Namibia: Fifty elephants sold by the State

Nearly nine months after putting 170 elephants up for sale, the Namibian Ministry of Environment announced that it had sold 57 pachyderms on Thursday, August 12. The identity of the buyers is not yet known, but this sale allows Namibia to regulate the population of its elephants.
While the number of elephants in Africa has dropped considerably, their population in Namibia is doing well. The country now has 28,000 pachyderms, whereas in 1995 there were only 7,500. It is moreover to control their population that the government resorted to this sale. The elephants in the country are subject to increasing pressure, particularly from drought and poaching.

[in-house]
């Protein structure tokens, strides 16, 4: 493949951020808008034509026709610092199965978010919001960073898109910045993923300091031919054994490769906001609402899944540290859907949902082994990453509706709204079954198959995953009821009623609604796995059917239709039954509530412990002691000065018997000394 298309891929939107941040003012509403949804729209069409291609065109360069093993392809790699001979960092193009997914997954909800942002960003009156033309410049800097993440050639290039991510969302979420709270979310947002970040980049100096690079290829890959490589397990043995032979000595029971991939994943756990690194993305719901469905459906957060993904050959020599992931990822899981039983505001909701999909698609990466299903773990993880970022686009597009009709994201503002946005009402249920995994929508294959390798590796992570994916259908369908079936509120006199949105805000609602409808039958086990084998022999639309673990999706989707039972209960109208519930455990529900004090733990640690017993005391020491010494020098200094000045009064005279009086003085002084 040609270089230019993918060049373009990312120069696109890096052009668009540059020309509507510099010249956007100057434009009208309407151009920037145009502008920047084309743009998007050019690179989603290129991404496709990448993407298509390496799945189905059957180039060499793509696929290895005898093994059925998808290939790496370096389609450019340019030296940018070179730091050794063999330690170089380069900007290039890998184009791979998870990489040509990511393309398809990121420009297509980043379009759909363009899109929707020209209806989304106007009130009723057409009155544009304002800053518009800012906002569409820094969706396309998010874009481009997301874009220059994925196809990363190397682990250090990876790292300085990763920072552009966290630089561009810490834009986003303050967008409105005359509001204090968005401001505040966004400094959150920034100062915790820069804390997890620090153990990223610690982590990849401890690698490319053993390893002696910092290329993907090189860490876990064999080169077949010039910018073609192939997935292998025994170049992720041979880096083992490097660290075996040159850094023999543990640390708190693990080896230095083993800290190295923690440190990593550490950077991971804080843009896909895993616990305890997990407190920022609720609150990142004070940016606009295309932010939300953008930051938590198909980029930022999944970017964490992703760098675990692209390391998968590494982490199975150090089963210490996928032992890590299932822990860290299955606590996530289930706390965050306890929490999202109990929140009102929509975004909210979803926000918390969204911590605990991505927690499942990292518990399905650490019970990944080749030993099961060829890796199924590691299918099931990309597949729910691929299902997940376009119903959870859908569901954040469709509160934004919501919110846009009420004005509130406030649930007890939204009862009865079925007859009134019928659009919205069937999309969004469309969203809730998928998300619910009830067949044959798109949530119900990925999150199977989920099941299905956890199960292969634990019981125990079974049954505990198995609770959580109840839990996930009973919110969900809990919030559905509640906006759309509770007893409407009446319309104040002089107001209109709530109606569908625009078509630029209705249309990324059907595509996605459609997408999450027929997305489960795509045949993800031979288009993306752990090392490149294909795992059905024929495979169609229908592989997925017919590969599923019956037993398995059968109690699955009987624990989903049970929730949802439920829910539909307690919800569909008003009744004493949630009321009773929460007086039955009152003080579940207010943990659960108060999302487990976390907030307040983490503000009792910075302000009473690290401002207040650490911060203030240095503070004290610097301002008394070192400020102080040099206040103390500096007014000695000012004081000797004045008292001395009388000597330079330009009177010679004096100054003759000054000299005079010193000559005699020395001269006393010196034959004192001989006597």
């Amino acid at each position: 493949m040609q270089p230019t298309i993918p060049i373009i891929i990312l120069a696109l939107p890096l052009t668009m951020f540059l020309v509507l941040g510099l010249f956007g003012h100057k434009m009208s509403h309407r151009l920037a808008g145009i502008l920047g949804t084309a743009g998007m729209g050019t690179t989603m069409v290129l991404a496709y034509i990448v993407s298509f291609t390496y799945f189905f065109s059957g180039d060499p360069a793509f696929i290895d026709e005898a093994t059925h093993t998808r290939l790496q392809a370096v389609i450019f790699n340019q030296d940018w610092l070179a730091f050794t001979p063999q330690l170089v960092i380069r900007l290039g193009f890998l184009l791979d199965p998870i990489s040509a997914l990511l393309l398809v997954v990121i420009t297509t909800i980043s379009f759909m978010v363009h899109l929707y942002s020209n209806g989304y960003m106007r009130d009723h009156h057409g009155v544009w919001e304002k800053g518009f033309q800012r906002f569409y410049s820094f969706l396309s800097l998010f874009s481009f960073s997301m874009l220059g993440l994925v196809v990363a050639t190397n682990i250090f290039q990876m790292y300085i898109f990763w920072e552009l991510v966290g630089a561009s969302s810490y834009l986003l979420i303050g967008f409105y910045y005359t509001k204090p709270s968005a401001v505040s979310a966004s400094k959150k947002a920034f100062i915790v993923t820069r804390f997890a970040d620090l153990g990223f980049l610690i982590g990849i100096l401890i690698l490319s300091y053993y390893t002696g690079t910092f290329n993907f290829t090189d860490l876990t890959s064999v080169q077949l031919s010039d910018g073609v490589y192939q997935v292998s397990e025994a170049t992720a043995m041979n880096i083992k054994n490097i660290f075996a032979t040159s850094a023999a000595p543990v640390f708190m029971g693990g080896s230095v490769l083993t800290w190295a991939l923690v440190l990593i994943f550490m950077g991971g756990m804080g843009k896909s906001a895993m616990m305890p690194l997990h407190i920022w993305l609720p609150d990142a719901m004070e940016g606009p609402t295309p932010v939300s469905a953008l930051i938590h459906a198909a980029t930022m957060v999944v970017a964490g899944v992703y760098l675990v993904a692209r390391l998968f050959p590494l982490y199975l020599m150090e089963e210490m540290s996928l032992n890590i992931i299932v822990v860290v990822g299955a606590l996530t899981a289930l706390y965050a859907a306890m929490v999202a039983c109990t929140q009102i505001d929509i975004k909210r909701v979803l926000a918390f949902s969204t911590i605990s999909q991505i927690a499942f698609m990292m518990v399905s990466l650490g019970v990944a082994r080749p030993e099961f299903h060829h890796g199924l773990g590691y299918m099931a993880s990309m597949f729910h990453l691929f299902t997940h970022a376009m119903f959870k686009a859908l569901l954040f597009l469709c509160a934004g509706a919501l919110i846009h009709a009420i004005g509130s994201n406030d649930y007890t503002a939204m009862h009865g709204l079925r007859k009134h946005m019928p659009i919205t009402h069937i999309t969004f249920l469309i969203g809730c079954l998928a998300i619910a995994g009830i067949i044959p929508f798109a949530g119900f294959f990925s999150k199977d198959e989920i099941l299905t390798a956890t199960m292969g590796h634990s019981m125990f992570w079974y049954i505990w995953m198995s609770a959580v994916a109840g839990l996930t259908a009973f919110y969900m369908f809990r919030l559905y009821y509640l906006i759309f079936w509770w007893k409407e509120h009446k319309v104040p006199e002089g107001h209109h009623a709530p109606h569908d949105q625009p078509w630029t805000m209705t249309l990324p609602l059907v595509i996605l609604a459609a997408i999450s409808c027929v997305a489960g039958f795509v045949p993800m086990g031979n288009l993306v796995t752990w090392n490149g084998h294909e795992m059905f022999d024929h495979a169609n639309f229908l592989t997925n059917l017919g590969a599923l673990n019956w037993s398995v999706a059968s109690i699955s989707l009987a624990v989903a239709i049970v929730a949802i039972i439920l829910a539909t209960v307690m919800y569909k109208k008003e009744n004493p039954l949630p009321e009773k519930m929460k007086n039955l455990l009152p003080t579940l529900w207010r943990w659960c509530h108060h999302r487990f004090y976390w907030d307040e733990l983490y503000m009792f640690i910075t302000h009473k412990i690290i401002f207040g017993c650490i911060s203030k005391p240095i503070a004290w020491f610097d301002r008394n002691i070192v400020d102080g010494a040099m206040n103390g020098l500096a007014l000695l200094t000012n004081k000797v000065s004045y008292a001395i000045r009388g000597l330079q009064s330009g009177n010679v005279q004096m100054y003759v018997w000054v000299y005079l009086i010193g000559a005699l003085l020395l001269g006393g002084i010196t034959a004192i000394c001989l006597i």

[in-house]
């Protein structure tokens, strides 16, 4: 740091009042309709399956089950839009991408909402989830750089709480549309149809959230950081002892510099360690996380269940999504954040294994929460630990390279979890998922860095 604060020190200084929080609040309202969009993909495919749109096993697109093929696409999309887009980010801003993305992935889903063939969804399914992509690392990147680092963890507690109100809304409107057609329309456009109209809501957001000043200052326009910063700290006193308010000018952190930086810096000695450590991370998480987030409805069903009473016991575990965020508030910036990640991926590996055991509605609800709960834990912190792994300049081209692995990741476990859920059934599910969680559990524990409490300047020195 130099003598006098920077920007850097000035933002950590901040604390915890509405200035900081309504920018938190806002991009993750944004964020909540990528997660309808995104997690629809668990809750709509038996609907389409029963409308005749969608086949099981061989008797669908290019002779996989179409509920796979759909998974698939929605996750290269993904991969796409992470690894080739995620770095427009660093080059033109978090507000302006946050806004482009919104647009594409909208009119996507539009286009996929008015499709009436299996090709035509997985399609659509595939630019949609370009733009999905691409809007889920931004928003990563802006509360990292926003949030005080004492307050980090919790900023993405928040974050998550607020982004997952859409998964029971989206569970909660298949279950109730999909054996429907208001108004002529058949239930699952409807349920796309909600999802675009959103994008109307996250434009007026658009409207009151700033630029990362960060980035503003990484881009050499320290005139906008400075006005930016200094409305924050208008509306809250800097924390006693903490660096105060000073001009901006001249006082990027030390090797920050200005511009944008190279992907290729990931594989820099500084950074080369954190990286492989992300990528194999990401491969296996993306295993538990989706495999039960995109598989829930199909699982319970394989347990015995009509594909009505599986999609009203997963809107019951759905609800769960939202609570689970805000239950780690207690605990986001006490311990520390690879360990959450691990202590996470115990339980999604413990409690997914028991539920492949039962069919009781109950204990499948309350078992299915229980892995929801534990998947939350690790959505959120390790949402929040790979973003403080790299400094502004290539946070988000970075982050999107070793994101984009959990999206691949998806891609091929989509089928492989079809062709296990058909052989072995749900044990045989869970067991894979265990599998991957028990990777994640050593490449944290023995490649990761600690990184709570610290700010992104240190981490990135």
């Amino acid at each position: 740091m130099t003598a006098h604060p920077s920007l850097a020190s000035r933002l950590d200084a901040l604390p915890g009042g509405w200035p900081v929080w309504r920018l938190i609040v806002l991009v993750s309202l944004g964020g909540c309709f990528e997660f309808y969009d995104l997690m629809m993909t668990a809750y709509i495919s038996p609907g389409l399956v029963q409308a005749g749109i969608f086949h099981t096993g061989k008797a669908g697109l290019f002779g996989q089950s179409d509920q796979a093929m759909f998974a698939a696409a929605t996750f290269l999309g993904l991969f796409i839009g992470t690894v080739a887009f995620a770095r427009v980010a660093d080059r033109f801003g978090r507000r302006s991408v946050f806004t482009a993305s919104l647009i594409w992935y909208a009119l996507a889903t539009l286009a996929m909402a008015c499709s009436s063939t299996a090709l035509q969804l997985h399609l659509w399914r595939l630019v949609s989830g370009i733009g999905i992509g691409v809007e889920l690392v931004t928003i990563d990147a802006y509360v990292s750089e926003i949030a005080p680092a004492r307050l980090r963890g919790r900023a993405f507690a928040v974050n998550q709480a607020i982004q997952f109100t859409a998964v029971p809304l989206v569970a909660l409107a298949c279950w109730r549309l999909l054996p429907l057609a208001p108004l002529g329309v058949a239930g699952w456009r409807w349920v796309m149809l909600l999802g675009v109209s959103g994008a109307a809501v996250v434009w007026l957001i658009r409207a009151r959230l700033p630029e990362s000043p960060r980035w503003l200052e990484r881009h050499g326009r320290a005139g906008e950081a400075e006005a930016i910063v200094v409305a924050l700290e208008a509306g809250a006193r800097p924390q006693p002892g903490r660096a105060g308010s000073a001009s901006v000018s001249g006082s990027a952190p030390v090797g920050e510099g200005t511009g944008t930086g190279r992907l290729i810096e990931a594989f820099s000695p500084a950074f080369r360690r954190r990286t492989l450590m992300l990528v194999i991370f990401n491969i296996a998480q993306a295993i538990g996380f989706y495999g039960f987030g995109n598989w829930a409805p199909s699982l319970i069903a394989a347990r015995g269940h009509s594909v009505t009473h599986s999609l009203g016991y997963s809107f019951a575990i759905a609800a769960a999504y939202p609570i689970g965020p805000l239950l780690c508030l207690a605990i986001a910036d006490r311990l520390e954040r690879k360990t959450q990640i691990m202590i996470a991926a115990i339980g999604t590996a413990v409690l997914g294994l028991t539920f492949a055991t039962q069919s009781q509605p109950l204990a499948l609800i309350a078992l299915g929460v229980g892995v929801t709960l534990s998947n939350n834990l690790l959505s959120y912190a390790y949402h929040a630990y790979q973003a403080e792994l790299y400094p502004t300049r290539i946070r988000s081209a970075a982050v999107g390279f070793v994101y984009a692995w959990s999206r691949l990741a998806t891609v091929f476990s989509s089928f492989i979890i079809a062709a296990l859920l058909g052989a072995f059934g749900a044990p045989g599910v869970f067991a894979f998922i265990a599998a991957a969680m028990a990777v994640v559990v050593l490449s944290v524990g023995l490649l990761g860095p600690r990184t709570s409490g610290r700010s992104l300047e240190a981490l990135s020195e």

In the northeast of the country, where they are most numerous, these mammals live side by side with local populations. Farmers see their plots destroyed and their cattle killed. It is therefore to avoid conflicts between elephants and local people that 57 of them have been sold.
This sale allowed Namibia to collect 5.9 million Namibian dollars, or 34,000 euros. However, there is still some uncertainty about this sale: 42 elephants will be exported, but no information about their destination, nor about the buyers.
The NGO WWF remains positive, however. It hopes that this sale is well supervised and that it will allow the rejuvenation of the pachyderm population in certain countries where there are far fewer of them.